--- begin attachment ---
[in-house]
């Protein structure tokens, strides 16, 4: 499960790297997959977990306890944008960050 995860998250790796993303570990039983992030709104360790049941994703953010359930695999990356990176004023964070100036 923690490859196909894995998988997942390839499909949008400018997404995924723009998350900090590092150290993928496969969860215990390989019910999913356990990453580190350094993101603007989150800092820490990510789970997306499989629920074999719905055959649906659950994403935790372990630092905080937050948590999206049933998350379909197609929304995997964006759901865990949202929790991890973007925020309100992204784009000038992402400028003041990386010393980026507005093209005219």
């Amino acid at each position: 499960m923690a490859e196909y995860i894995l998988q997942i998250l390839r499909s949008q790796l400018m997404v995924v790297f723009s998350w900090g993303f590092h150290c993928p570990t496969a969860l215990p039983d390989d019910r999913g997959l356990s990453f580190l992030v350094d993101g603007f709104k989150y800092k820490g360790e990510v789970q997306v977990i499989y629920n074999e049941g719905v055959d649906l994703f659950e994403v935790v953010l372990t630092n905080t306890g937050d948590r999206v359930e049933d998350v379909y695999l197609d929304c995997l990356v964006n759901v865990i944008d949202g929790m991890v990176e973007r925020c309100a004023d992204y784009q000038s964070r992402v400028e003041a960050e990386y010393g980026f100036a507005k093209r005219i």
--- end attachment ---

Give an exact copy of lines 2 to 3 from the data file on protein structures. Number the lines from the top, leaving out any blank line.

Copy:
């Protein structure tokens, strides 16, 4: 499960790297997959977990306890944008960050 995860998250790796993303570990039983992030709104360790049941994703953010359930695999990356990176004023964070100036 923690490859196909894995998988997942390839499909949008400018997404995924723009998350900090590092150290993928496969969860215990390989019910999913356990990453580190350094993101603007989150800092820490990510789970997306499989629920074999719905055959649906659950994403935790372990630092905080937050948590999206049933998350379909197609929304995997964006759901865990949202929790991890973007925020309100992204784009000038992402400028003041990386010393980026507005093209005219």
């Amino acid at each position: 499960m923690a490859e196909y995860i894995l998988q997942i998250l390839r499909s949008q790796l400018m997404v995924v790297f723009s998350w900090g993303f590092h150290c993928p570990t496969a969860l215990p039983d390989d019910r999913g997959l356990s990453f580190l992030v350094d993101g603007f709104k989150y800092k820490g360790e990510v789970q997306v977990i499989y629920n074999e049941g719905v055959d649906l994703f659950e994403v935790v953010l372990t630092n905080t306890g937050d948590r999206v359930e049933d998350v379909y695999l197609d929304c995997l990356v964006n759901v865990i944008d949202g929790m991890v990176e973007r925020c309100a004023d992204y784009q000038s964070r992402v400028e003041a960050e990386y010393g980026f100036a507005k093209r005219i």